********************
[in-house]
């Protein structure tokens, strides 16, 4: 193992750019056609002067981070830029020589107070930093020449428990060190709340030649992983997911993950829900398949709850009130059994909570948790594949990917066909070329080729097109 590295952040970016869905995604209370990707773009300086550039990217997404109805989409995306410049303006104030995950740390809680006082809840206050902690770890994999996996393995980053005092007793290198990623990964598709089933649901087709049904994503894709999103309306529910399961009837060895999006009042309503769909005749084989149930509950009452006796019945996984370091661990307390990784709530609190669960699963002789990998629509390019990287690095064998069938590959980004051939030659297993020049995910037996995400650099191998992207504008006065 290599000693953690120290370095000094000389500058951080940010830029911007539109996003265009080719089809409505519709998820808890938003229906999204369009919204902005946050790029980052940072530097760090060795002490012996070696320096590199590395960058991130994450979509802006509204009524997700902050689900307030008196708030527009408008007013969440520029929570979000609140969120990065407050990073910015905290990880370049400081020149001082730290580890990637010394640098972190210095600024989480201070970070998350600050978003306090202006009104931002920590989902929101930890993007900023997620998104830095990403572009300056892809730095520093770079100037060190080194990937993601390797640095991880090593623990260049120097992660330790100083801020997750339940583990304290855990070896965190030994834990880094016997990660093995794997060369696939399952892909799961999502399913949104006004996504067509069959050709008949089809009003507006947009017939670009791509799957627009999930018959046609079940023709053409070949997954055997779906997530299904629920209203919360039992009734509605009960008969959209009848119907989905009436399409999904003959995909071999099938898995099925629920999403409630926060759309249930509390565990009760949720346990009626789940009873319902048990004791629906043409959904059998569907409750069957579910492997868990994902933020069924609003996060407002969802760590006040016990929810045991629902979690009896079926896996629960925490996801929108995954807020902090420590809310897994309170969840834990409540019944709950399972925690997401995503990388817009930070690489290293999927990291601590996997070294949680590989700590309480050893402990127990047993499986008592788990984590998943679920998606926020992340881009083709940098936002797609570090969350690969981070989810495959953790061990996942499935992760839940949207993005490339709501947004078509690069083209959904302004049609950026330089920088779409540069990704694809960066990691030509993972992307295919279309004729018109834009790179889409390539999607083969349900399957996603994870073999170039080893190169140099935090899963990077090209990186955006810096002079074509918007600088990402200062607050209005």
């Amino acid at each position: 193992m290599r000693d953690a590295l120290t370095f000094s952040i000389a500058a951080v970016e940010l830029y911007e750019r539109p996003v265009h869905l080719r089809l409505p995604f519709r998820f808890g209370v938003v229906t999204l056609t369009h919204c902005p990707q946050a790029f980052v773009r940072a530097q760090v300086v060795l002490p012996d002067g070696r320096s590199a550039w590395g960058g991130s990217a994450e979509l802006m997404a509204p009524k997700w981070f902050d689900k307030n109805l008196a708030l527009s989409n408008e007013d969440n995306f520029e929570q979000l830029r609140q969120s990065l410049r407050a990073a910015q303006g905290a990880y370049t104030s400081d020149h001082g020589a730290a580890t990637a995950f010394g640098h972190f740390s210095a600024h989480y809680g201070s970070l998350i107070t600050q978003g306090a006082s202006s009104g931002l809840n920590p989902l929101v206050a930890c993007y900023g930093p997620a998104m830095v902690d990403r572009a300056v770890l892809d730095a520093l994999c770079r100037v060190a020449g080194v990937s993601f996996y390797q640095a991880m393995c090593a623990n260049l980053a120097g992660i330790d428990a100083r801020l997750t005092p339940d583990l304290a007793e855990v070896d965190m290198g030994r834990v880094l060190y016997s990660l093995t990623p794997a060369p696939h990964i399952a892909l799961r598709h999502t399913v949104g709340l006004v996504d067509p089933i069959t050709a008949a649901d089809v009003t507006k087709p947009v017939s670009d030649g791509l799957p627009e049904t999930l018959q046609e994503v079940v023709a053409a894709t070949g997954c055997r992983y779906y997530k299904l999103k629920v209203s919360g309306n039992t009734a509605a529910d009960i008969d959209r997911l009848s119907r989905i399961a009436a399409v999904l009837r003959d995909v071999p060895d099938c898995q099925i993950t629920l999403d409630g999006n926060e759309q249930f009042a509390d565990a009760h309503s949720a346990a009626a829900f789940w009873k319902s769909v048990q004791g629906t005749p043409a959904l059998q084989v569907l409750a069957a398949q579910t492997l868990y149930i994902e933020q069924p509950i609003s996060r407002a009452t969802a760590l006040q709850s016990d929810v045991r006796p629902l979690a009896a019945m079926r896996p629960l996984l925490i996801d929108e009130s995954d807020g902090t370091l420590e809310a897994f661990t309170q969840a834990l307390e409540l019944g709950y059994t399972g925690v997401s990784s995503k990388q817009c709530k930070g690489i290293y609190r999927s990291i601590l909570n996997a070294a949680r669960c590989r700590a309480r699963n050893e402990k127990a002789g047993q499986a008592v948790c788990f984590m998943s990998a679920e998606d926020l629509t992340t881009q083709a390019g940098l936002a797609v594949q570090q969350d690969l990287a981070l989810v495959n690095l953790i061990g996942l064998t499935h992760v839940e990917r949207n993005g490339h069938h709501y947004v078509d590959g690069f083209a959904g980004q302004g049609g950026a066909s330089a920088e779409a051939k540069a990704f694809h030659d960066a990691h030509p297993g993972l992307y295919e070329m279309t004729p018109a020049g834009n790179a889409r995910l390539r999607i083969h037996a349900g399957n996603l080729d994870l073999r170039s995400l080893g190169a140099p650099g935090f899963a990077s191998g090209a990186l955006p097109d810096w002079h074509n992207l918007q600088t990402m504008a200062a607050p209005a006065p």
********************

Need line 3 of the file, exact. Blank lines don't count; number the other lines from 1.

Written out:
């Amino acid at each position: 193992m290599r000693d953690a590295l120290t370095f000094s952040i000389a500058a951080v970016e940010l830029y911007e750019r539109p996003v265009h869905l080719r089809l409505p995604f519709r998820f808890g209370v938003v229906t999204l056609t369009h919204c902005p990707q946050a790029f980052v773009r940072a530097q760090v300086v060795l002490p012996d002067g070696r320096s590199a550039w590395g960058g991130s990217a994450e979509l802006m997404a509204p009524k997700w981070f902050d689900k307030n109805l008196a708030l527009s989409n408008e007013d969440n995306f520029e929570q979000l830029r609140q969120s990065l410049r407050a990073a910015q303006g905290a990880y370049t104030s400081d020149h001082g020589a730290a580890t990637a995950f010394g640098h972190f740390s210095a600024h989480y809680g201070s970070l998350i107070t600050q978003g306090a006082s202006s009104g931002l809840n920590p989902l929101v206050a930890c993007y900023g930093p997620a998104m830095v902690d990403r572009a300056v770890l892809d730095a520093l994999c770079r100037v060190a020449g080194v990937s993601f996996y390797q640095a991880m393995c090593a623990n260049l980053a120097g992660i330790d428990a100083r801020l997750t005092p339940d583990l304290a007793e855990v070896d965190m290198g030994r834990v880094l060190y016997s990660l093995t990623p794997a060369p696939h990964i399952a892909l799961r598709h999502t399913v949104g709340l006004v996504d067509p089933i069959t050709a008949a649901d089809v009003t507006k087709p947009v017939s670009d030649g791509l799957p627009e049904t999930l018959q046609e994503v079940v023709a053409a894709t070949g997954c055997r992983y779906y997530k299904l999103k629920v209203s919360g309306n039992t009734a509605a529910d009960i008969d959209r997911l009848s119907r989905i399961a009436a399409v999904l009837r003959d995909v071999p060895d099938c898995q099925i993950t629920l999403d409630g999006n926060e759309q249930f009042a509390d565990a009760h309503s949720a346990a009626a829900f789940w009873k319902s769909v048990q004791g629906t005749p043409a959904l059998q084989v569907l409750a069957a398949q579910t492997l868990y149930i994902e933020q069924p509950i609003s996060r407002a009452t969802a760590l006040q709850s016990d929810v045991r006796p629902l979690a009896a019945m079926r896996p629960l996984l925490i996801d929108e009130s995954d807020g902090t370091l420590e809310a897994f661990t309170q969840a834990l307390e409540l019944g709950y059994t399972g925690v997401s990784s995503k990388q817009c709530k930070g690489i290293y609190r999927s990291i601590l909570n996997a070294a949680r669960c590989r700590a309480r699963n050893e402990k127990a002789g047993q499986a008592v948790c788990f984590m998943s990998a679920e998606d926020l629509t992340t881009q083709a390019g940098l936002a797609v594949q570090q969350d690969l990287a981070l989810v495959n690095l953790i061990g996942l064998t499935h992760v839940e990917r949207n993005g490339h069938h709501y947004v078509d590959g690069f083209a959904g980004q302004g049609g950026a066909s330089a920088e779409a051939k540069a990704f694809h030659d960066a990691h030509p297993g993972l992307y295919e070329m279309t004729p018109a020049g834009n790179a889409r995910l390539r999607i083969h037996a349900g399957n996603l080729d994870l073999r170039s995400l080893g190169a140099p650099g935090f899963a990077s191998g090209a990186l955006p097109d810096w002079h074509n992207l918007q600088t990402m504008a200062a607050p209005a006065p």